Tag Archives: seven evil laws

12 Day Festival of Buffoonery Ends

7 Jan

No, not Christmas.

Korea Report is for once insightful about the value of the last 12 days of ridiculous brutality in the ROK National Assembly.

The ruling Grand National Party accuses the opposition parties on disruptions, but the GNP is also responsible for instigating the parliamentary crisis by trying to railroad bills (such as the contentious Korea-U.S. Free Trade Agreement) in locked committee rooms, using its majority advantage.

Filibuster, which is a common parliamentary procedure in the U.S. Senate, does not exist in Korea, so minority lawmakers sometimes have to resort to unorthodox methods to prevent the majority party from steamrolling legislations without deference to minority concerns.

Yet, amid the quixotic, perfunctory calls for debate over the momentous issues wrapped in the omnibus legislation is another less gracious, more cynical evaluation of the political process not even a constitutional amendment on filibustering could erase.

“The country ran all right even with those clowns in the Assembly,” I said. “Besides, how can we be so sure the new guys we are going to replace them with will not be a bunch of men and women with stiff upper-lips who have no legislative experience? They might be worse than the old ones with experience.”

“I agree it could be a problem,” he said.

“You mark my word,” I said, “at the very least, the country will be a really drab place to live in without those clowns in the National Assembly.”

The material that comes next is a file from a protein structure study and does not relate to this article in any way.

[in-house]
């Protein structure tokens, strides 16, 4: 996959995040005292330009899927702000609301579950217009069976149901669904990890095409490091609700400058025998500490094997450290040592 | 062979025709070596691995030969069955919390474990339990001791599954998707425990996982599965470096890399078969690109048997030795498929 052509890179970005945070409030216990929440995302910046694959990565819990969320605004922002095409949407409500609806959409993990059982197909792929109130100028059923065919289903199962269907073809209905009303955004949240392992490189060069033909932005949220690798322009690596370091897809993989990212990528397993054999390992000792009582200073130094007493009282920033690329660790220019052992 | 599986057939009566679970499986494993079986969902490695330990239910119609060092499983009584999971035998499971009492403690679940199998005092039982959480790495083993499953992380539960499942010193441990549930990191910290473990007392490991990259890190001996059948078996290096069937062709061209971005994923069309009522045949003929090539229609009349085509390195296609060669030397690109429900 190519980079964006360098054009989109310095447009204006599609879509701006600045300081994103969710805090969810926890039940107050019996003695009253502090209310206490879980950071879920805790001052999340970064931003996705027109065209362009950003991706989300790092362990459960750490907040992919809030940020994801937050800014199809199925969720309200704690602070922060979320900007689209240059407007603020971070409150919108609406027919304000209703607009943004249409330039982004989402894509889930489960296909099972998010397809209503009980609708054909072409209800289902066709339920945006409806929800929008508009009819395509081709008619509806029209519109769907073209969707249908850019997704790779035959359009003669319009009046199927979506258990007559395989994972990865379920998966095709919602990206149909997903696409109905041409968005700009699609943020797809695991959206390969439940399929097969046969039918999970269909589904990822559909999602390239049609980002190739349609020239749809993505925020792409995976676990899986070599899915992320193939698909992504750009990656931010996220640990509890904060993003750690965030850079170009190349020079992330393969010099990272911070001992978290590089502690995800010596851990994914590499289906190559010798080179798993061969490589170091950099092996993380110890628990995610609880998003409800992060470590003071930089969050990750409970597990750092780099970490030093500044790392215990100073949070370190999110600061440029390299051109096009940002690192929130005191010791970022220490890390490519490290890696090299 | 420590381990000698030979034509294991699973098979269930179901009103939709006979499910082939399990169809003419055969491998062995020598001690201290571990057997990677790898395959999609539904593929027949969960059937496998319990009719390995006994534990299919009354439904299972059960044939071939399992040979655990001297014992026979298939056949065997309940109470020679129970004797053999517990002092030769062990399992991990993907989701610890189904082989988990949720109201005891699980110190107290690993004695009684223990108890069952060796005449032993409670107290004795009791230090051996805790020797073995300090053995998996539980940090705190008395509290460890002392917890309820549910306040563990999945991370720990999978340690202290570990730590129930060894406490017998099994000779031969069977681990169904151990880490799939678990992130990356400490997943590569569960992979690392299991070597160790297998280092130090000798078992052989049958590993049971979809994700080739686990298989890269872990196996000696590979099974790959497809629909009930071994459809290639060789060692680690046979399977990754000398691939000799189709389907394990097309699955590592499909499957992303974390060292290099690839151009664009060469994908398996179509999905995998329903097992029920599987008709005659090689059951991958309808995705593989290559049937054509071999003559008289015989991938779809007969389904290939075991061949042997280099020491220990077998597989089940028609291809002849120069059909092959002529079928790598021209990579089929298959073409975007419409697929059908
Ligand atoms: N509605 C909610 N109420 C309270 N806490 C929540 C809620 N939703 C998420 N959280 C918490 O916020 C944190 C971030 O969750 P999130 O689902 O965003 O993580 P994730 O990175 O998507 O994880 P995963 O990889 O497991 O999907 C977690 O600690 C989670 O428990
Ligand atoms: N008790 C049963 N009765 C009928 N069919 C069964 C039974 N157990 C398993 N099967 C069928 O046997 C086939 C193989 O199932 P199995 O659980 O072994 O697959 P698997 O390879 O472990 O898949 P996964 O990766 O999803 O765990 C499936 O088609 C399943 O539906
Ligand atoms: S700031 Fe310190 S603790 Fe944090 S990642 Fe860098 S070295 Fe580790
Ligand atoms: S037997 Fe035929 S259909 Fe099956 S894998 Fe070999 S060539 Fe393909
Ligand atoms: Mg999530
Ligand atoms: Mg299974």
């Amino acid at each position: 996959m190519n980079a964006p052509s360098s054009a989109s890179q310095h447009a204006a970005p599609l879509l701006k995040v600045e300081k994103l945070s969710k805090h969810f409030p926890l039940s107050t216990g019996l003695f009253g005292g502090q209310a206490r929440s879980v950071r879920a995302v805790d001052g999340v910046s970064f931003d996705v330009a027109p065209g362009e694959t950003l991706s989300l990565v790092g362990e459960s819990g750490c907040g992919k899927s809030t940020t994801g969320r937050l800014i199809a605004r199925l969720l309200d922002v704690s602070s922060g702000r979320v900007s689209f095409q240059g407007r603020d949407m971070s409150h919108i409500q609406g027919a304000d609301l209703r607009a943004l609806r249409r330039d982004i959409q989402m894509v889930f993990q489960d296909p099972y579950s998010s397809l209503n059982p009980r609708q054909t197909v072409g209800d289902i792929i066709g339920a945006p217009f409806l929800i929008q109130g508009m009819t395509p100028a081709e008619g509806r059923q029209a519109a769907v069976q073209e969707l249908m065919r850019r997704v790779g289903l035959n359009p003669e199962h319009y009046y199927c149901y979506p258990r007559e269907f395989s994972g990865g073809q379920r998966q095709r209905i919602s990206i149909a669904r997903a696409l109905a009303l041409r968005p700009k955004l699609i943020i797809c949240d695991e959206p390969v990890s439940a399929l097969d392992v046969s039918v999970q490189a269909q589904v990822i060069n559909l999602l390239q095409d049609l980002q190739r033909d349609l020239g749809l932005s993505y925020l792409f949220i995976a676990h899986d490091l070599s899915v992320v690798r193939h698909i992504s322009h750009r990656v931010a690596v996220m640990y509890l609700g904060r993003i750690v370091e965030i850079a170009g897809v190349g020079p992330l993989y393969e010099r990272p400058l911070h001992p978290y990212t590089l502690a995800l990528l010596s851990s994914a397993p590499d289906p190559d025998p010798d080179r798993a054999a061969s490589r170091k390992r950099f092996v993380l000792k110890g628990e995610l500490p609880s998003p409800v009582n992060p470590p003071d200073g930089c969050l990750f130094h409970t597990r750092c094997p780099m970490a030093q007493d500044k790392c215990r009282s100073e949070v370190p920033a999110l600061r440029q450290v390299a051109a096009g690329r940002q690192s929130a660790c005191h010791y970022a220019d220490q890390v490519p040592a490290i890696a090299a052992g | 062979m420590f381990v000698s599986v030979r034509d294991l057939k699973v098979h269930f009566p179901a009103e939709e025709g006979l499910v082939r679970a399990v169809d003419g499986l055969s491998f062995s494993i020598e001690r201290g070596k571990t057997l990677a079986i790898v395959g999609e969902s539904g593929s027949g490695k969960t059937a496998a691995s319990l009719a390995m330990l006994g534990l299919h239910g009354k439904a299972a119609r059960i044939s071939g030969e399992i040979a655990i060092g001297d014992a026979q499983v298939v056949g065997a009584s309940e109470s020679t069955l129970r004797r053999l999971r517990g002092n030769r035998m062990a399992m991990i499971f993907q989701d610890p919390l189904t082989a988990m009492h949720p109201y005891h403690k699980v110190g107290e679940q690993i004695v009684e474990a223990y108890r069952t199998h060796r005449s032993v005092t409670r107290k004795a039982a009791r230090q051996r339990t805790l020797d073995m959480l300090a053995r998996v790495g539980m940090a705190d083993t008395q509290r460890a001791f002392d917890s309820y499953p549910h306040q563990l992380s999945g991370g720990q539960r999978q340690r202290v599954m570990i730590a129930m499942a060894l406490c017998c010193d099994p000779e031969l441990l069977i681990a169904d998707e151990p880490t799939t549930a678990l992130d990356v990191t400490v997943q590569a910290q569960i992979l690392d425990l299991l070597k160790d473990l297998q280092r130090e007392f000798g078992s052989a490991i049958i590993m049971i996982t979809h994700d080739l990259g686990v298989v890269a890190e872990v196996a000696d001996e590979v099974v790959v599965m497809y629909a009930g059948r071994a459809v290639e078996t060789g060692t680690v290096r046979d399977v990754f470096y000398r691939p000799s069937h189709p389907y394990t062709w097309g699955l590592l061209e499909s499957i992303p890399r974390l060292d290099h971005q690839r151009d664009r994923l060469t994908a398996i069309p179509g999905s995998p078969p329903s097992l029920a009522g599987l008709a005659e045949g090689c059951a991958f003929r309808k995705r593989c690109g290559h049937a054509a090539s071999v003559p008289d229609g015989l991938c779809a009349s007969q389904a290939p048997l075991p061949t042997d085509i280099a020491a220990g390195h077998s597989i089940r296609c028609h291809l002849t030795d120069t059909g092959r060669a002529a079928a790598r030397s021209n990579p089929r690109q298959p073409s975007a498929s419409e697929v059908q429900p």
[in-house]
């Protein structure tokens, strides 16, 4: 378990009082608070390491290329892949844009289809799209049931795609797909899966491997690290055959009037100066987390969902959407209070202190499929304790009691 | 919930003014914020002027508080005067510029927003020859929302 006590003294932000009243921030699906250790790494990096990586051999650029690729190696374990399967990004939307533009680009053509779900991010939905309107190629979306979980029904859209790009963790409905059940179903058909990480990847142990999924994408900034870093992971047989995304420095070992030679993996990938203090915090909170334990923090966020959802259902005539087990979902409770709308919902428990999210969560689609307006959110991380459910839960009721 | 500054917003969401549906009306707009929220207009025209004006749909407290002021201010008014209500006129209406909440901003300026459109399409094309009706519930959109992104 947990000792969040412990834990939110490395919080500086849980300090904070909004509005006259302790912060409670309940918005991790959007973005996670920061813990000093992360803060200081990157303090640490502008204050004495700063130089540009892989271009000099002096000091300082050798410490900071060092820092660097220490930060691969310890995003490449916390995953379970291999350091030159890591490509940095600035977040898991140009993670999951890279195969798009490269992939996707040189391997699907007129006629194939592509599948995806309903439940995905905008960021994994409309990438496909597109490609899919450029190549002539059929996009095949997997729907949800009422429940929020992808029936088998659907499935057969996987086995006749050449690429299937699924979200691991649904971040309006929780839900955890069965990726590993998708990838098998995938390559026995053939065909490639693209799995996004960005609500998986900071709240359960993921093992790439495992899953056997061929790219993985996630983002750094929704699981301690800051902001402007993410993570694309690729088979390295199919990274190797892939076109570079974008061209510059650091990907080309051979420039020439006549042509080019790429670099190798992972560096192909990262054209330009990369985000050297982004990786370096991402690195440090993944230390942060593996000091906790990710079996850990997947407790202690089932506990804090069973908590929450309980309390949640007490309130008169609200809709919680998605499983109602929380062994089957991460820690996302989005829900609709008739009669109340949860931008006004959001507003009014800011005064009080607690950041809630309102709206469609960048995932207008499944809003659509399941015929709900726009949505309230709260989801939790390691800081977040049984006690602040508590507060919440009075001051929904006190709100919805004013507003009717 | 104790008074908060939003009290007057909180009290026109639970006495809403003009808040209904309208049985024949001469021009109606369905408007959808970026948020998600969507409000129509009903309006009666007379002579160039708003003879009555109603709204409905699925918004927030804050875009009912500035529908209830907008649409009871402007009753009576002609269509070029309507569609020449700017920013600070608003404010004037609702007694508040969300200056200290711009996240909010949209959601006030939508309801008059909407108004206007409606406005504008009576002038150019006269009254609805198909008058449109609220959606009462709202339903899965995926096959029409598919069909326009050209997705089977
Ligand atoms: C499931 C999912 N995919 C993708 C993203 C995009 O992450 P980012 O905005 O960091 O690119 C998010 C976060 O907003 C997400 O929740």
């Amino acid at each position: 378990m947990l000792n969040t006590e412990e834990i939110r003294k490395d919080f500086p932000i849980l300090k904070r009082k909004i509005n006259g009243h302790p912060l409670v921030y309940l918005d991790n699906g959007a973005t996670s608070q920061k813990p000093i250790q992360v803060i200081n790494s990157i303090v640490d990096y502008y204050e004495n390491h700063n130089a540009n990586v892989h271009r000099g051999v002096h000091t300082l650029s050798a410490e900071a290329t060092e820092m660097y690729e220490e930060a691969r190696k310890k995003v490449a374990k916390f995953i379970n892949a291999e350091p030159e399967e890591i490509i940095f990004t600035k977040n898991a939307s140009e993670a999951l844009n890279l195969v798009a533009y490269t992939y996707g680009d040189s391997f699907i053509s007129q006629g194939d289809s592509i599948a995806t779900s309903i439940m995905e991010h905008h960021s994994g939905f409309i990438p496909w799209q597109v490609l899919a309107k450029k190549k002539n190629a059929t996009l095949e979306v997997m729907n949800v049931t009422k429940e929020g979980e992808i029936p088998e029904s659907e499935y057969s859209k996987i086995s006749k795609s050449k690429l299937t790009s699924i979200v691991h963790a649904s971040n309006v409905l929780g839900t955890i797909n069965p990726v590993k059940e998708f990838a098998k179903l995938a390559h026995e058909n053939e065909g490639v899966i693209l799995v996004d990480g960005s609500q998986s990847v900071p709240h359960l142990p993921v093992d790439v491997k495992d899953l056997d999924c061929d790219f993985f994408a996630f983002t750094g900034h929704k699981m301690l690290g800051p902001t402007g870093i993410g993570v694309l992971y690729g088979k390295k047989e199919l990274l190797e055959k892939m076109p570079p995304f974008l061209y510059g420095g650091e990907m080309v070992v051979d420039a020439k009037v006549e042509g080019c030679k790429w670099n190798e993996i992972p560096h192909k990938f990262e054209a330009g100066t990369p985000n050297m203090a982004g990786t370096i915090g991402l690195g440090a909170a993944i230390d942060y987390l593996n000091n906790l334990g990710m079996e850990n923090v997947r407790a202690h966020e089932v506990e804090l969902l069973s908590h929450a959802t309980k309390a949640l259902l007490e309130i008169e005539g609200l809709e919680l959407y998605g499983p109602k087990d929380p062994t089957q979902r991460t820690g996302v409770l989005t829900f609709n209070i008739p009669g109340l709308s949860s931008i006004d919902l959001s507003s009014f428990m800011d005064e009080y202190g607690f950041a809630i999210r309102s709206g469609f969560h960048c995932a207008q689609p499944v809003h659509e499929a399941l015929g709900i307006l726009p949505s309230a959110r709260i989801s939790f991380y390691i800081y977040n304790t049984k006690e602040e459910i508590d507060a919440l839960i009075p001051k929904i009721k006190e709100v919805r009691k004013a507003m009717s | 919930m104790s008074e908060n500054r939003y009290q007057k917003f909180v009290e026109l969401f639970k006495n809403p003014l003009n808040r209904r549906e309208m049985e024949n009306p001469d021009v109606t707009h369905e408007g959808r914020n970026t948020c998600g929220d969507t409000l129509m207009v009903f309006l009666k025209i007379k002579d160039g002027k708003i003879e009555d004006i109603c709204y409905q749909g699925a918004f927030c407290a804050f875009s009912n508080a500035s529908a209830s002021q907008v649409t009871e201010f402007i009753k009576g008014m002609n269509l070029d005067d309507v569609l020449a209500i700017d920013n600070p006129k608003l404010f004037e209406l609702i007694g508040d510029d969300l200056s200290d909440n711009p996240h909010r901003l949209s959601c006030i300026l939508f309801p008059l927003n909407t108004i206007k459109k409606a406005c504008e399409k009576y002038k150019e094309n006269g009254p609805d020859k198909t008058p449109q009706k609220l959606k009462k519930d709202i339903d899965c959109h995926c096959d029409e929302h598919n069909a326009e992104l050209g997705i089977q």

That’s the Korea I love!

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Fairness Doctrine, Korean Version

5 Jan

Seoul doesn’t need a “pro-American” president, because it uncannily marches in lockstep with its nemesis on the high-profile issues, like dredging up the Fairness Doctrine. Case-in-point: netizen whining about an “evil” broadcasting bill.

Conglomerates are already taking over all sectors, hospitals, electronics, communications, manufacture, automobiles, ships, chemistry, textile, distribution, and so on. If they control broadcasting, we will live as slaves of those companies. As we know, conglomerates have cozy relations with politicians. If they take over broadcasting, who will talk about them? Broadcasting has the duty to report the truth to us. However, they will talk following the tastes of those companies and will walk for the government. If there are groups that don’t follow their rules, they will destroy them.

True Translation: “Spineless netizens, shriek for the dying of our monopoly on worthless opinions!

Brendan Carr sees clearly.

It’s a silly debate, anyway, about the newspapers being able to purchase and control broadcast media. Both newsprint and broadcast are dead in America, and I can’t imagine that Korea will somehow be immune from the tectonic shift taking place elsewhere. The newspapers see a move into broadcasting as a survival gambit, but it’s the shortest of short-term plays — like the Lusitania sailing to the rescue of the Titanic.

Please, be my guest, chaebol owners, destroy yourselves!

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